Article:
Visiting Veterinarian : Animal instincts
Here's a fact of nature. Dogs and cats are born predators. Nobody thinks it unusual if Tom, the cat, eats Jerry, the mouse, and although we may not like it, we are not really surprised if Sybil, the Siberian, runs after the neighbor's cat. After all, dogs are carnivores. All their survival instincts tell them to hunt. The problem is when an individual dog (or two or three dogs as a pack) crosses the line that we humans have drawn for acceptable behavior by a pet. It is totally normal for a dog to chase small animals, even to kill and eat them, but when the prey turns out to be Farmer Green's Rhode Island Reds or your daughter's new kitten, we've got trouble. Predatory behavior. Why do some dogs coexist peacefully with everything from chickens to bunnies to horses, while other dogs create havoc, headache, and heartache for everyone involved by repeatedly killing? It's a complex situation. Let's start by talking about breed predilections.
Selective breeding by humans for specific traits has reduced predatory behavior in many dogs. For example, retrievers have been bred over many generations to promote an animal who will partner with a human hunter, not killing prey itself, but retrieving the bounty from the field, carrying it gently back for the master's dinner. They are genetically programmed to go fetch. Likewise, pointers are programmed to point, not kill; spaniels are programmed to flush birds out of the brush and leave the shooting to the people. Does this mean that no Labrador or golden will ever exhibit predatory behavior? Of course not. The instinct is reduced but not eliminated. What about breeds so often touted as dangerous such as rottweilers and American Staffordshire terriers (a.k.a. pitbulls) who have been selected for their abilities as guard dogs and fighting dogs, respectively? In my experience these breeds are no more likely to chase prey than any other. The trouble with rotties and pitbulls is their size and strength and their tenacity and ferocity when they do manage to catch something. A little dachshund may pursue the cat, stimulated by the echoes of the past when his ancestors hunted badgers, hare, and stoat, but a modern-day match between him and Felix is unlikely to result in kitty losing one of his nine lives. Not so for rotties and pitbulls. Dogs like these can kill a cat in seconds by simply grabbing it with their powerful jaws and giving a good shake. Hard to read, but true.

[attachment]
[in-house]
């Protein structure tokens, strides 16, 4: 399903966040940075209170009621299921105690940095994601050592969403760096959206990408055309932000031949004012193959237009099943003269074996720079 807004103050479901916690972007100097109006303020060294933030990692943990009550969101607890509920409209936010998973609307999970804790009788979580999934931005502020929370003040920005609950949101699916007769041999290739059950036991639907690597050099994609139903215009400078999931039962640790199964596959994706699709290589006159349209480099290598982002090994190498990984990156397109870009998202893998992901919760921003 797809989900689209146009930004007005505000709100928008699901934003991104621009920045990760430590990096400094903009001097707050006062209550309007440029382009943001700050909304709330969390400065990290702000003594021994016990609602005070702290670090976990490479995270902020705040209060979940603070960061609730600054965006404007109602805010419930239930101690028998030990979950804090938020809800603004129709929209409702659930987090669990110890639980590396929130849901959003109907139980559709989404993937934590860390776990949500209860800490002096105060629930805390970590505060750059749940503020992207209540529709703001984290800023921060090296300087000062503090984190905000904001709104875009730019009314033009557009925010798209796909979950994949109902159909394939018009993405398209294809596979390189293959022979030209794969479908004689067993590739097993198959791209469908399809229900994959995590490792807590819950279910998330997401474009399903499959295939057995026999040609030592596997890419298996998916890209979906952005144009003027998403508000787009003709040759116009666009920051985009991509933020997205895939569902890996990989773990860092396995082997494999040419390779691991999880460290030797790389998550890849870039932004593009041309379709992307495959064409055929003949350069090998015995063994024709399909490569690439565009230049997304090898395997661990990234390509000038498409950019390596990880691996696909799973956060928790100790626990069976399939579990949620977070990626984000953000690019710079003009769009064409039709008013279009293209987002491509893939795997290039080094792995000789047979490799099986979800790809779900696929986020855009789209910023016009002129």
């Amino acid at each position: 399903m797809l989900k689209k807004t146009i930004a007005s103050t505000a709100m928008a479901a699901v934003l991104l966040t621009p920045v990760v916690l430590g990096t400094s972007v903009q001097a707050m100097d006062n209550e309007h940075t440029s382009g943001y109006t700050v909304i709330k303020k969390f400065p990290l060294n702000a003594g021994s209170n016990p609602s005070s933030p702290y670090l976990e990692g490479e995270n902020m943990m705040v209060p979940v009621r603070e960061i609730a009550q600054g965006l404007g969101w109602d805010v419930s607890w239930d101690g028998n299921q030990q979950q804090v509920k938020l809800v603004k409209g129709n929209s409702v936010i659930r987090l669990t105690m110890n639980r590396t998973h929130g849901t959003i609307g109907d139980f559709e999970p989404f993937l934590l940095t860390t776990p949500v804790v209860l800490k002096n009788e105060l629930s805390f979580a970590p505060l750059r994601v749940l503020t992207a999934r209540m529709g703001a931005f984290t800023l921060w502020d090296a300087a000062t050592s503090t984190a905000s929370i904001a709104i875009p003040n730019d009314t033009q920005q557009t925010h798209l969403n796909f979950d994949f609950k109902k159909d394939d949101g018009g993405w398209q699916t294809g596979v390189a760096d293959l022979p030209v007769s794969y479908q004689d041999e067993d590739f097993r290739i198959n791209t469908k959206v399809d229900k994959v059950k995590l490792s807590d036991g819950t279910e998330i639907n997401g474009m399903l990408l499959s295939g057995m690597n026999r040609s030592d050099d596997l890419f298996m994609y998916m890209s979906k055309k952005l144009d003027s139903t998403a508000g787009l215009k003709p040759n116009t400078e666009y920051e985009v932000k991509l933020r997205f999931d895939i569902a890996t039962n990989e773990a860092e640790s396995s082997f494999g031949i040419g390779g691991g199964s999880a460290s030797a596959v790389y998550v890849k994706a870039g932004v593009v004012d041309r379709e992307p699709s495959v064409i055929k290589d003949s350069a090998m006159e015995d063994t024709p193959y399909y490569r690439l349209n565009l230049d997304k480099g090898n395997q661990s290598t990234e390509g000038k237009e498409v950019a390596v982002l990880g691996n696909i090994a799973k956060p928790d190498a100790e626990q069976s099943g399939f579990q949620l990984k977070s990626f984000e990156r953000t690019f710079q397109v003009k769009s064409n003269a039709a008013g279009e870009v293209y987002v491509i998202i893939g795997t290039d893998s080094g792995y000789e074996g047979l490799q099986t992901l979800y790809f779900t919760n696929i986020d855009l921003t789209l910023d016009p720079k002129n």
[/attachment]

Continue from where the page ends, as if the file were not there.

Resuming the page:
Which brings us to northern breed dogs. Siberian huskies. Alaskan Malamutes. Akitas. There's a reason these are classified as Working Dogs. Take the husky, bred to live in the vast arctic plains, to use his wits to survive. When the nearest grocery store with a can of Alpo may be hundreds of snowy miles away, a sharp predatory instinct is useful if you don't want to starve. If you are pulling a heavy sled for hours across the tundra, a fierce desire to run and roam is a positive attribute. If your sensitive paws tell you the ice ahead isn't safe, even though your human musher is urging you forward, a streak of willfulness can save lives. A Siberian husky is an independent, energetic dog that needs a job, a lot of exercise, and a savvy owner. But what makes a perfect dog in the Yukon can make for a heap of trouble in Yonkers. The Northern California Sled Dog Rescue says that, for a Siberian husky, "obedience is optional.... If you want a dog who will be at your beck and call, get a golden retriever." Other breeds that have a reputation for predatory behavior include herding dogs such as border collies, German shepherds, Australian heelers, and sight hounds such as Afghans, greyhounds and borzois.